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 Post subject: Re: Southern California Nutcrackers
PostPosted: Sun Dec 23, 2001 8:25 am 
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Joined: Mon Oct 02, 2000 11:01 pm
Posts: 13071
Location: San Diego, California, USA
Thanks once again, Jeff, thank you for a most entertaining and informative review.<P>I love that new character role you have incorporated into the lexicon of ballet "Attentive Dancer", with variations thereof - "Attentive Throne." Some are surely better at this than others, it's obviously a very particularly acquired feat/feet.<P>As for the questions about star/guest dancers bringing their own costumes and choreography - I can give you my experience of observing this. <P>Yes - for the most part, from what I have seen they do bring their own costumes for roles in ballet like Nutcracker, Swan Lake, etc. Roles that are rather ubiquitous.<P>This is also true to some extent with the choreography - again in set roles for set ballets. <P>I had the pleasure of being in class with and then watching Valery and Galina Panov rehease and perform several Nutcrackers with San Diego Ballet in the late 1970's. Galina even had a special coda that she did (it consisted of innumerable fouetté turns changing directions every third turn, among other eye-poppers). <P>Rehearsals did take place with the company but then the Panovs 'did their own thing' for the pas de deux. <P>There was another time - and I am laboring here to remember the dancer (a big star) and the ballet - but am drawing a blank....in which the star arrived literally minutes before the performance with no time to rehearse with the company. Hard to believe but all went well, nevertheless. <BR>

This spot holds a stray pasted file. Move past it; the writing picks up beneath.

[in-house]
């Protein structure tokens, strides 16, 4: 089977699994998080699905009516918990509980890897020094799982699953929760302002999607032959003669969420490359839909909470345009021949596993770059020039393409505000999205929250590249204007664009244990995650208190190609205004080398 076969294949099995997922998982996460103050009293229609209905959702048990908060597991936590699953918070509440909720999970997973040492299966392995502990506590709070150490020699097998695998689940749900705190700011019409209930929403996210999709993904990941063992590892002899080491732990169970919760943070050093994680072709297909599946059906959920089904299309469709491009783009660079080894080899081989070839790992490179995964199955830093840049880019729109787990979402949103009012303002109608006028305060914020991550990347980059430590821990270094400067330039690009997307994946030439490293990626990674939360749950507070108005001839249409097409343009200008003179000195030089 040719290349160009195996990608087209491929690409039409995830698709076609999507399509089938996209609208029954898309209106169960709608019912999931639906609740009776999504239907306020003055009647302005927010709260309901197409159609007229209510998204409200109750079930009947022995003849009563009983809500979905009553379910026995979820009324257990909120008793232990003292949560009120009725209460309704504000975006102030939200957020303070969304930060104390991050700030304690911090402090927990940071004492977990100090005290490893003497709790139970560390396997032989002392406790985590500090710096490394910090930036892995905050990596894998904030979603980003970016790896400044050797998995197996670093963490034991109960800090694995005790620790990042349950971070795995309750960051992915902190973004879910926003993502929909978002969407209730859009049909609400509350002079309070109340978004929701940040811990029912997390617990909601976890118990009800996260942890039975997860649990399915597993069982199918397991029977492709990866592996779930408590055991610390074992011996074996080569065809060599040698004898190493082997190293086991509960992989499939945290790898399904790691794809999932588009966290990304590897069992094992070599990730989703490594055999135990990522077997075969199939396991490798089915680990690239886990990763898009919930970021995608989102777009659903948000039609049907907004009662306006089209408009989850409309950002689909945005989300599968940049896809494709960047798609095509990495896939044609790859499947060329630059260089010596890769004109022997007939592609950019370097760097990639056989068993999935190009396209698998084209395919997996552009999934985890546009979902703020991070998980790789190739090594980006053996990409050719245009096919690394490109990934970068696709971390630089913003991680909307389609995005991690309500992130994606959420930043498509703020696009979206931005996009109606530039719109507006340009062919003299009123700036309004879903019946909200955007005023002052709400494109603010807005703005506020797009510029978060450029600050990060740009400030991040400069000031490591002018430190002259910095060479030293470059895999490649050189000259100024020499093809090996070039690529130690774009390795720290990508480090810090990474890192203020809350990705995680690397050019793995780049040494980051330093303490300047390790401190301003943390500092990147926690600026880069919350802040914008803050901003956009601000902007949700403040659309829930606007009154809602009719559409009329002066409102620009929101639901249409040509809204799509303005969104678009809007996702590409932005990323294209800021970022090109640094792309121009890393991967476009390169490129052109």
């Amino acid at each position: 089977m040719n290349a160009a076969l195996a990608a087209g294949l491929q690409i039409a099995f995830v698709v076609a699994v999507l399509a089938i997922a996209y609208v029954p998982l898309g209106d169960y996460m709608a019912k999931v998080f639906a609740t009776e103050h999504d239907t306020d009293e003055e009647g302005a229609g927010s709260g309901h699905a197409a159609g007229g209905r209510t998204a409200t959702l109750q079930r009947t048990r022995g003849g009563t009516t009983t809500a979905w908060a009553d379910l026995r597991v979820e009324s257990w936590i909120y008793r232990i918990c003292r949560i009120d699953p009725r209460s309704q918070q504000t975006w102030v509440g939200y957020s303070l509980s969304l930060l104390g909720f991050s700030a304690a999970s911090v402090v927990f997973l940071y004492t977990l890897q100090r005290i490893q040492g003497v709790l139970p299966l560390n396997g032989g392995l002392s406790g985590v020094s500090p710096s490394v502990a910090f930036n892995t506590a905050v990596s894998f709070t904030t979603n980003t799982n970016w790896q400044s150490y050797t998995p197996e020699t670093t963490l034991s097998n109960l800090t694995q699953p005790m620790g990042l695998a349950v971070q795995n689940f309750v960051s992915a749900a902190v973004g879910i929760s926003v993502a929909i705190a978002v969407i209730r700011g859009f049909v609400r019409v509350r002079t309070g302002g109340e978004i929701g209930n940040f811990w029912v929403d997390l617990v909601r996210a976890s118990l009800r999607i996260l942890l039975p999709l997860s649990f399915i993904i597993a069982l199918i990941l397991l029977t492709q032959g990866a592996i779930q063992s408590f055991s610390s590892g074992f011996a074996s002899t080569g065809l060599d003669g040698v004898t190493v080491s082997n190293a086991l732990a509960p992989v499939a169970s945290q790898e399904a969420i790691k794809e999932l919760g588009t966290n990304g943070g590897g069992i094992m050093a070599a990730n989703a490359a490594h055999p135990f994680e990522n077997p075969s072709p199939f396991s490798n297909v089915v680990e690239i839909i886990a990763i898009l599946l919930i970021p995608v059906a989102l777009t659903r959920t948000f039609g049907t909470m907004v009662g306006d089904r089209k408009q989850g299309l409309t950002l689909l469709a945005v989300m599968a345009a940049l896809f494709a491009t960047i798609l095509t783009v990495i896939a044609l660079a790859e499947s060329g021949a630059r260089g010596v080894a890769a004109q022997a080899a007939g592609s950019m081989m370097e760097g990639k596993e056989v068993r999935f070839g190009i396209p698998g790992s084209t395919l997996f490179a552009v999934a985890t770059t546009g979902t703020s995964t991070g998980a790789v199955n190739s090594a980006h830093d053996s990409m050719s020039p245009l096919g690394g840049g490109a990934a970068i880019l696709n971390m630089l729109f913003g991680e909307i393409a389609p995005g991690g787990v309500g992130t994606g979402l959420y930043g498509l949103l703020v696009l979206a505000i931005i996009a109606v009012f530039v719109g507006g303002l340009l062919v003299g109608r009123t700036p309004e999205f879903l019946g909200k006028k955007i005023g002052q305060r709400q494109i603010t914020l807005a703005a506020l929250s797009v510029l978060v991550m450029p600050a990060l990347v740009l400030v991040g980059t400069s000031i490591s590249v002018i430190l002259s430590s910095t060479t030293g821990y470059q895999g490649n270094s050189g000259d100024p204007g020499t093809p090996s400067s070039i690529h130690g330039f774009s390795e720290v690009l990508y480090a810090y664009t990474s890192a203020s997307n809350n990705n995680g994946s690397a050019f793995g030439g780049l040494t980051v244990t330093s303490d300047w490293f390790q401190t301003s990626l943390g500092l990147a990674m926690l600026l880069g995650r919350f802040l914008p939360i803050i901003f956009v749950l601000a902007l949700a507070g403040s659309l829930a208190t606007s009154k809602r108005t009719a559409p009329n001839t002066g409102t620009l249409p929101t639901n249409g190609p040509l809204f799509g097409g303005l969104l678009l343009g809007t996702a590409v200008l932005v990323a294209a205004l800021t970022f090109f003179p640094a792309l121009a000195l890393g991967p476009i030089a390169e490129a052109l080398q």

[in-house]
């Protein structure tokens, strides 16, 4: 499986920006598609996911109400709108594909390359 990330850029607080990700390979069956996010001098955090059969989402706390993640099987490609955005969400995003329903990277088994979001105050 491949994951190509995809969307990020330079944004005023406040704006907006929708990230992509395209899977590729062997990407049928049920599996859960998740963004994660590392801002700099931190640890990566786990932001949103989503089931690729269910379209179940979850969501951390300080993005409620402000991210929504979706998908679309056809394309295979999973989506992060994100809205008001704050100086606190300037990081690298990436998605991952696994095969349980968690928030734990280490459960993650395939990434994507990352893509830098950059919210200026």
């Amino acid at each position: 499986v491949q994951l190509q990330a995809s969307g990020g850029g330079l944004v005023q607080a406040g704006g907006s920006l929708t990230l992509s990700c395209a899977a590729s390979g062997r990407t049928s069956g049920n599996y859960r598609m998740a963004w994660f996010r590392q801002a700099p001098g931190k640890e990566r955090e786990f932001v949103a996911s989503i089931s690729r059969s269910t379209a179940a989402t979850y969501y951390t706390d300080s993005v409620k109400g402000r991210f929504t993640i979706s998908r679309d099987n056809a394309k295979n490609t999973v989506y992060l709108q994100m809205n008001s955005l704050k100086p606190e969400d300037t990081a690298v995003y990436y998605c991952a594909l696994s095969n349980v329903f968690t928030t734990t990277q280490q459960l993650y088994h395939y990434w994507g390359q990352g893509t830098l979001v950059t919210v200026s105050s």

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 Post subject: Re: Southern California Nutcrackers
PostPosted: Mon Dec 24, 2001 10:45 pm 
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Joined: Sun Jul 22, 2001 11:01 pm
Posts: 457
Location: Jamaica, Queens, New York